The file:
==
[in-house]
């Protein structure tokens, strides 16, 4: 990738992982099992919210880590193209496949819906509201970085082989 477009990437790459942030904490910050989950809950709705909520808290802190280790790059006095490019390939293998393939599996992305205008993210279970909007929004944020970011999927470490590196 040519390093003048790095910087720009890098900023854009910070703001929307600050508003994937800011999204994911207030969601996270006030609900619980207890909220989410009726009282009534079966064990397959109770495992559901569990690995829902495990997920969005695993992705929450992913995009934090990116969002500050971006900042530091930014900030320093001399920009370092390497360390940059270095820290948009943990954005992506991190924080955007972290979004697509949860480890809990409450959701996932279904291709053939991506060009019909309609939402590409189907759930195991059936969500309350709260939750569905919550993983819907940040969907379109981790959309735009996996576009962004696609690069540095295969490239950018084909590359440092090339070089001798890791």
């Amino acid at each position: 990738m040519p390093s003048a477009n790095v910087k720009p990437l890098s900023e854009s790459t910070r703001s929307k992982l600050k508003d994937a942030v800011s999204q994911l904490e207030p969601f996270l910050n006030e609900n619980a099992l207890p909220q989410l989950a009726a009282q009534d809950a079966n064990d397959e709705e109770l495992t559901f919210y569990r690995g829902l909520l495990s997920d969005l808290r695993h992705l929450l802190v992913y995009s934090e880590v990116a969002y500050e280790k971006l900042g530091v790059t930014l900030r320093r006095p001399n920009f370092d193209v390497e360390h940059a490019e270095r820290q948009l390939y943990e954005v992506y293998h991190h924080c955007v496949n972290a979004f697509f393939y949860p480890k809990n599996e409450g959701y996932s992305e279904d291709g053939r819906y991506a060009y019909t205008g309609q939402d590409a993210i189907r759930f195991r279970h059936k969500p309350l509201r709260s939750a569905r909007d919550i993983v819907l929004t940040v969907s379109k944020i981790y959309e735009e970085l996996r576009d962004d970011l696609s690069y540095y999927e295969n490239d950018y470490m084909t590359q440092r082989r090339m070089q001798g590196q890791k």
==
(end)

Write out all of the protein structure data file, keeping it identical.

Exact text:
[in-house]
């Protein structure tokens, strides 16, 4: 990738992982099992919210880590193209496949819906509201970085082989 477009990437790459942030904490910050989950809950709705909520808290802190280790790059006095490019390939293998393939599996992305205008993210279970909007929004944020970011999927470490590196 040519390093003048790095910087720009890098900023854009910070703001929307600050508003994937800011999204994911207030969601996270006030609900619980207890909220989410009726009282009534079966064990397959109770495992559901569990690995829902495990997920969005695993992705929450992913995009934090990116969002500050971006900042530091930014900030320093001399920009370092390497360390940059270095820290948009943990954005992506991190924080955007972290979004697509949860480890809990409450959701996932279904291709053939991506060009019909309609939402590409189907759930195991059936969500309350709260939750569905919550993983819907940040969907379109981790959309735009996996576009962004696609690069540095295969490239950018084909590359440092090339070089001798890791």
């Amino acid at each position: 990738m040519p390093s003048a477009n790095v910087k720009p990437l890098s900023e854009s790459t910070r703001s929307k992982l600050k508003d994937a942030v800011s999204q994911l904490e207030p969601f996270l910050n006030e609900n619980a099992l207890p909220q989410l989950a009726a009282q009534d809950a079966n064990d397959e709705e109770l495992t559901f919210y569990r690995g829902l909520l495990s997920d969005l808290r695993h992705l929450l802190v992913y995009s934090e880590v990116a969002y500050e280790k971006l900042g530091v790059t930014l900030r320093r006095p001399n920009f370092d193209v390497e360390h940059a490019e270095r820290q948009l390939y943990e954005v992506y293998h991190h924080c955007v496949n972290a979004f697509f393939y949860p480890k809990n599996e409450g959701y996932s992305e279904d291709g053939r819906y991506a060009y019909t205008g309609q939402d590409a993210i189907r759930f195991r279970h059936k969500p309350l509201r709260s939750a569905r909007d919550i993983v819907l929004t940040v969907s379109k944020i981790y959309e735009e970085l996996r576009d962004d970011l696609s690069y540095y999927e295969n490239d950018y470490m084909t590359q440092r082989r090339m070089q001798g590196q890791k």